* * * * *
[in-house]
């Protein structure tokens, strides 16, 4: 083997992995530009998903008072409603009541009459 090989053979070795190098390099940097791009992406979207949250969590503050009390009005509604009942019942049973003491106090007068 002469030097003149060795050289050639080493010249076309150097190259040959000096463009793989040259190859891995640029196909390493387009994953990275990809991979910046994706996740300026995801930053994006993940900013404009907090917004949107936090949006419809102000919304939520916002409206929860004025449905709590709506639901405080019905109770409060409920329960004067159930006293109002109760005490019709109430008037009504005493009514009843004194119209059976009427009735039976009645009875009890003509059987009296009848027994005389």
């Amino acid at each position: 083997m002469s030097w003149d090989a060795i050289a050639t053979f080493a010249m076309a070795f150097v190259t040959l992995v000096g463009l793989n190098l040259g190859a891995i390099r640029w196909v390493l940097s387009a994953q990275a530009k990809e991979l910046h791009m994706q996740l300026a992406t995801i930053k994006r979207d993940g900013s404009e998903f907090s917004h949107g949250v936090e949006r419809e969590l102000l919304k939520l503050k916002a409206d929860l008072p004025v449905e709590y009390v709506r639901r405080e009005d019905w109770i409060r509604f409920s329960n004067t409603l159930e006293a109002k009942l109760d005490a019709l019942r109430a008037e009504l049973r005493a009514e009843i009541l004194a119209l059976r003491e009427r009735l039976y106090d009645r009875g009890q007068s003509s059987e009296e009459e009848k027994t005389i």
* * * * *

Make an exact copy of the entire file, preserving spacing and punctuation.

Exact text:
[in-house]
């Protein structure tokens, strides 16, 4: 083997992995530009998903008072409603009541009459 090989053979070795190098390099940097791009992406979207949250969590503050009390009005509604009942019942049973003491106090007068 002469030097003149060795050289050639080493010249076309150097190259040959000096463009793989040259190859891995640029196909390493387009994953990275990809991979910046994706996740300026995801930053994006993940900013404009907090917004949107936090949006419809102000919304939520916002409206929860004025449905709590709506639901405080019905109770409060409920329960004067159930006293109002109760005490019709109430008037009504005493009514009843004194119209059976009427009735039976009645009875009890003509059987009296009848027994005389």
């Amino acid at each position: 083997m002469s030097w003149d090989a060795i050289a050639t053979f080493a010249m076309a070795f150097v190259t040959l992995v000096g463009l793989n190098l040259g190859a891995i390099r640029w196909v390493l940097s387009a994953q990275a530009k990809e991979l910046h791009m994706q996740l300026a992406t995801i930053k994006r979207d993940g900013s404009e998903f907090s917004h949107g949250v936090e949006r419809e969590l102000l919304k939520l503050k916002a409206d929860l008072p004025v449905e709590y009390v709506r639901r405080e009005d019905w109770i409060r509604f409920s329960n004067t409603l159930e006293a109002k009942l109760d005490a019709l019942r109430a008037e009504l049973r005493a009514e009843i009541l004194a119209l059976r003491e009427r009735l039976y106090d009645r009875g009890q007068s003509s059987e009296e009459e009848k027994t005389i």